Our series of posts from behind-the-scenes continues. Here again, is Alex Wiles. Down at Richmond Shakes, we think you'll soon see why she's won us all over.
|Alex Wiles as Thomasina Coverly|
Over the course of the last four days, the 1809 cast spent 14 hours together. When you spend that much time with a group of people, it’s either going to result in disaster or the best 14 hours of your week.
I can’t speak for the rest of the cast, but my opinion falls in line with the latter possibility.
Since Arcadia shuttles between two time periods--1809-1812 and 1993--the rehearsals--and thus the cast--naturally break into two groups. While the focus of last week’s rehearsals were 1993 (as our own Jonathan Conyers--playing Septimus, my tutor--performed in the opening week of the Firehouse Theater Project’s phenomenal Who’s Afraid of Virginia Woolf?), we 1809ers got our own chance to dig into the play over the past few days.
Fourteen out of 96 hours may not seem like a lot, but it’s surprising how quickly one gets to know one’s cast mates when the emphasis is on play. As we develop our characters and relationships even as we flesh out the blocking (where we move and when), you pick up on bits and piece of personalities--even of people you thought you already knew well.
Take Julie Phillips, Richmond Shakespeare’s Education Manager. I’ve had the pleasure of working with her through my work as an intern and a stage manager over the past couple of years, and my impression of her was that she is one of the sweetest, gentlest people I know. Then I watch her play Lady Croom (my mother) in rehearsal and get to meet a whole new side of Julie: still sweet, but with an imperiousness, power, and sensuality that is absolutely Lady Croom--but also still very Julie. It’s an absolute delight.
Then somebody flubs a line, and you can’t help but smile or laugh. Tom Stoppard has endowed Arcadia with beautiful language, but it’s not all easy to get through in early readings. For example: someone else (who we won’t name) accidentally says “guinea pig” when the script says “guinea,” as in the piece of currency. (My claim to fame is running into stationary objects.) Rehearsal has to be a safe place where it’s okay for actors to make mistakes--because we all do. A lot! That’s part of what rehearsal is for - trying things out to see if they work or not. Sometimes they don’t, but sometimes you try something on the fly and it sticks.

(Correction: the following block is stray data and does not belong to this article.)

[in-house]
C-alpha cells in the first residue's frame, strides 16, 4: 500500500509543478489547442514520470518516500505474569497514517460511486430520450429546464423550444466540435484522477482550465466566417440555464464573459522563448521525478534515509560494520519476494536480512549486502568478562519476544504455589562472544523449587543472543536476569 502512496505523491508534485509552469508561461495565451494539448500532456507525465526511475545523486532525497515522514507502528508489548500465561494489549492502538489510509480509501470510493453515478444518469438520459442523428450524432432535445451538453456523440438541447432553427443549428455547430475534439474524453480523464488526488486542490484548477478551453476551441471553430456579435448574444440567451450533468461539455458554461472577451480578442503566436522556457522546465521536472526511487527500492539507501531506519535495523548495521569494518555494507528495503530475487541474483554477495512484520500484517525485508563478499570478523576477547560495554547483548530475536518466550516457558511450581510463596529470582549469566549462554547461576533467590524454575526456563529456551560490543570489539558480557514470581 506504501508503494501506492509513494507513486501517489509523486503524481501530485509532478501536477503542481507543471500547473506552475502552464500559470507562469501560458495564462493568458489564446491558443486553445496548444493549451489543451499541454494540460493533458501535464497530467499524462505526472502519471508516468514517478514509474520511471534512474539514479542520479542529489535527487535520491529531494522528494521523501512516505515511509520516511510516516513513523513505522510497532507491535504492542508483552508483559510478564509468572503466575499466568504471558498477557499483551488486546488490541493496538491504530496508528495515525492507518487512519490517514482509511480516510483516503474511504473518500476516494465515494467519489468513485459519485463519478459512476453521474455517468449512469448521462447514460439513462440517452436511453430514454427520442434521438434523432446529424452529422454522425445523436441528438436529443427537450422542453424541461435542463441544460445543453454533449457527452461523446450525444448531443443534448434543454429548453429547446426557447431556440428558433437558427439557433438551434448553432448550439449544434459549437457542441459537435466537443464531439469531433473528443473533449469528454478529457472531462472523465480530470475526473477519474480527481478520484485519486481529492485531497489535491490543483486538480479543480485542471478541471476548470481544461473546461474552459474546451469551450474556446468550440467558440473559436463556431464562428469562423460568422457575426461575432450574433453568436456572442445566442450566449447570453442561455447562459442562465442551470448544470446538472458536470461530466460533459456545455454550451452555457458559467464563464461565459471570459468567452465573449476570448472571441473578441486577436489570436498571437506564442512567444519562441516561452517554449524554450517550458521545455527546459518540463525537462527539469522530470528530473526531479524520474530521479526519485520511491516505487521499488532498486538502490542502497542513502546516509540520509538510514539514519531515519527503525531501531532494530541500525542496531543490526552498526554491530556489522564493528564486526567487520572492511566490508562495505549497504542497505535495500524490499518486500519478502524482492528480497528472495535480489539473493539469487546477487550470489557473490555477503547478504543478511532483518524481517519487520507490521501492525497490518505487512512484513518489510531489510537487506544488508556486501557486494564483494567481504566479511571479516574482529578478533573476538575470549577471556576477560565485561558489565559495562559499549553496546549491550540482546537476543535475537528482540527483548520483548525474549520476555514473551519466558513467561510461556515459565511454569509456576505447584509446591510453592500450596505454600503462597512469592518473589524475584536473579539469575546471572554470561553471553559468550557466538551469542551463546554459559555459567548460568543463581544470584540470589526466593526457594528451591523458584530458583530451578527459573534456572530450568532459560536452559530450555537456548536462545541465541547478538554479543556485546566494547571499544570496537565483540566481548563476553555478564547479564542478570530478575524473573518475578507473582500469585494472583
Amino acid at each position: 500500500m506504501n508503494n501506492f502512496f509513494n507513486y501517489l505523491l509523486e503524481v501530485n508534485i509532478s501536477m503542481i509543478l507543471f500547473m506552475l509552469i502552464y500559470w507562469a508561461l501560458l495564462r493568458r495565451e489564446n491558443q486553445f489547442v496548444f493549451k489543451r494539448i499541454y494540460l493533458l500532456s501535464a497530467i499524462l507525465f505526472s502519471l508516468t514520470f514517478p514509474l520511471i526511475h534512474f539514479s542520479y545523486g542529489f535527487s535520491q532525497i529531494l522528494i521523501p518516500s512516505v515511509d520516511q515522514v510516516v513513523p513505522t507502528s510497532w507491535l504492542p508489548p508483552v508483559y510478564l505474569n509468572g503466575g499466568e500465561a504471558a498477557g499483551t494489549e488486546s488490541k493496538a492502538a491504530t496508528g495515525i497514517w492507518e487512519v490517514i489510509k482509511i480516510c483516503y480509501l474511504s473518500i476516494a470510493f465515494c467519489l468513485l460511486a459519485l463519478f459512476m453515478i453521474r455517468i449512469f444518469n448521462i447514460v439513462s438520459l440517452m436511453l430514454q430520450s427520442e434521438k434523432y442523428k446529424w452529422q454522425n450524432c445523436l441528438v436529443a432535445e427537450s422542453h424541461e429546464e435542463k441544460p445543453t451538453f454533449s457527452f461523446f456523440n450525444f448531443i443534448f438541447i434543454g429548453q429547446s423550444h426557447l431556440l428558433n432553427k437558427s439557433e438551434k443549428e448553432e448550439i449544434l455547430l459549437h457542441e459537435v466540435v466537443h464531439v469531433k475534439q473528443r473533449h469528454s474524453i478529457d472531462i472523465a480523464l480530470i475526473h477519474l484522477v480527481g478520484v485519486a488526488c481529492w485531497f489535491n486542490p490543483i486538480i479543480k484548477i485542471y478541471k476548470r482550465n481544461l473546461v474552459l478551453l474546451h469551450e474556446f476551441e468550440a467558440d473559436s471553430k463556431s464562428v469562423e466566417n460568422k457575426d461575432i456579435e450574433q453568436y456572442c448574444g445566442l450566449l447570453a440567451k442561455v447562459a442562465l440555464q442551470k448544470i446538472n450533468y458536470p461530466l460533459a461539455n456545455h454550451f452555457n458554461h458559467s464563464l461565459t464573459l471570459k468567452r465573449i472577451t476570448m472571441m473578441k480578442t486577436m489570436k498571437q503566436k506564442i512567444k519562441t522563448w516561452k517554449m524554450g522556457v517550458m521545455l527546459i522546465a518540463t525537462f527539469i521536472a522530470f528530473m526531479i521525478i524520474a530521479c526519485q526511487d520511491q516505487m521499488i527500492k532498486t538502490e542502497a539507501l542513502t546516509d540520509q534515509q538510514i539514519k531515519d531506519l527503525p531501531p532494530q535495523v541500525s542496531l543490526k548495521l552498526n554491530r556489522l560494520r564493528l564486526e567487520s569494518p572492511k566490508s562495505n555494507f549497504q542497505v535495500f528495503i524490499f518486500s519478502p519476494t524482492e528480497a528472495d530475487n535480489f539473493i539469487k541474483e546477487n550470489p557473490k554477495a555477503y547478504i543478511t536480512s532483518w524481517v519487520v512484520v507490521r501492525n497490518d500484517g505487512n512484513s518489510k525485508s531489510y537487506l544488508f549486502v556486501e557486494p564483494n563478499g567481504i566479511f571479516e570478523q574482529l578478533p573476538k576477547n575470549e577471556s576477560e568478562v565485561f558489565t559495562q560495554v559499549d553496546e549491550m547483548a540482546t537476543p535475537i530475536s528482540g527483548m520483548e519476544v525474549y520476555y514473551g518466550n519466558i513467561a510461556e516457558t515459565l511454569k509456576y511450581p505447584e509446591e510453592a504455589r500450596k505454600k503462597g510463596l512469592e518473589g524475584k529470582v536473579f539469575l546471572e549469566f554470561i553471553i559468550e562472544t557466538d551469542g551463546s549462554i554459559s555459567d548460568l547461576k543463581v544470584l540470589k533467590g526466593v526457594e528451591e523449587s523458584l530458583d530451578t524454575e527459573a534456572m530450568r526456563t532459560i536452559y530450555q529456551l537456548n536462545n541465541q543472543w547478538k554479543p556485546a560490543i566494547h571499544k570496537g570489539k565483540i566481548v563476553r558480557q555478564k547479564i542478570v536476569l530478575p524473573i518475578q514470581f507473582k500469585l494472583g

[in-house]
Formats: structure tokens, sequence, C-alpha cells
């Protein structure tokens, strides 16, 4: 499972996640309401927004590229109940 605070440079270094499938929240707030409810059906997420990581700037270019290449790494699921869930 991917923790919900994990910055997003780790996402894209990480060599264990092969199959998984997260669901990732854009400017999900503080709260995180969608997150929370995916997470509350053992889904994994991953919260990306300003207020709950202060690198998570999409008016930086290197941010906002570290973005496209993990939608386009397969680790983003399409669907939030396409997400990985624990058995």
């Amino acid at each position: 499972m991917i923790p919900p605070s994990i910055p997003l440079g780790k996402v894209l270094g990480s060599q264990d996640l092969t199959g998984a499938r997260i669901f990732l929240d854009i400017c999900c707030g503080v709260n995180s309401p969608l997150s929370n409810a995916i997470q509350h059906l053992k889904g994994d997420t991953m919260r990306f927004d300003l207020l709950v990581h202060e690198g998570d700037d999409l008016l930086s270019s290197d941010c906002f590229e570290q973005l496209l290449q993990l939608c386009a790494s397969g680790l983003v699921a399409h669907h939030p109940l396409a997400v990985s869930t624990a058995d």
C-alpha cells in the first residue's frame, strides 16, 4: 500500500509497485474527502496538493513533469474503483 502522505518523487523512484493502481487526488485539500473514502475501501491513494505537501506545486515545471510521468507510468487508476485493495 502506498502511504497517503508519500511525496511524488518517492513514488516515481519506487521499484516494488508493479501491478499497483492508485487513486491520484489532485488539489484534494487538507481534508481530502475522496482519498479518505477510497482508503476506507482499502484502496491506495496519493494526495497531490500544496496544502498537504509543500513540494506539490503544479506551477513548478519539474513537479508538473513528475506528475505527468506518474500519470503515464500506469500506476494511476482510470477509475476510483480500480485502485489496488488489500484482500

You know the “family ties” of the cast are beginning to take hold when the prop letter that’s being passed to you is covered in doodles of everything from explorations of Fermat’s last theorem (which figures prominently in the first scene) to tic-tac-toe boards to be filled out during the next break, to quick sketches of particularly vivid descriptions in the script--like Mrs. Chater’s drawers (and no, we’re not talking an armoire!), waltzing, geometrical solids...you name it, it’s somewhere on those prop pages.
In a way, it’s quite fitting for this play. So much of the interplay between the 1993 and 1809 action is the 1993 characters’ discovery and wrestling with letters, drawings, and diagrams written and left behind by the 1809 characters. As rehearsals shift to focus on the 1993 cast for the next few days, they’ll have more than a few surprises waiting for them in those hundreds of sheets of paper that we spread across the table during rehearsals.
As Septimus so eloquently states in one of his lectures to Thomasina, “we shed as we pick up, like travellers who must carry everything in their arms, and what we let fall will be picked up by those behind...”
It’s not that rehearsals aren’t productive, or that they don’t involve hard work; they do. Time constraints increase the pressure to move efficiently, to take direction and “get it right” the first or second time, not the fifth or sixth.
My accounting professor, Dr. Hoyle, jokingly remarked that he hoped I would say that everything I learned in accounting came in use in working on this production. I don’t know about everything, but here’s a metaphoric connection: the ideal balance sheet in a financial statement is one that, well, balances--assets, liabilities, and stockholder’s equity, that is. To me, that’s not so different from a good rehearsal: it’s a balance of task and relational behaviors--between getting through the work at hand and building relationships with your cast members. (Are you impressed yet, Dr. Hoyle?)
Maybe this is my amateur status showing through, but I’ve always loved rehearsals for this reason. I’ve been blessed to work with a lot of wonderful people in theater, and I love this incubation period every bit as much as I love performing. Not only are we creating a wonderful story to share with audiences, we’re in many ways creating a family. Perhaps that sounds corny, but it’s how I honestly feel. After all, what else is a group of people with whom you’re comfortable enough to open yourself up to being vulnerable, to spending a lot of time together, to creating something bigger than the sum of its parts? Sounds like family to me.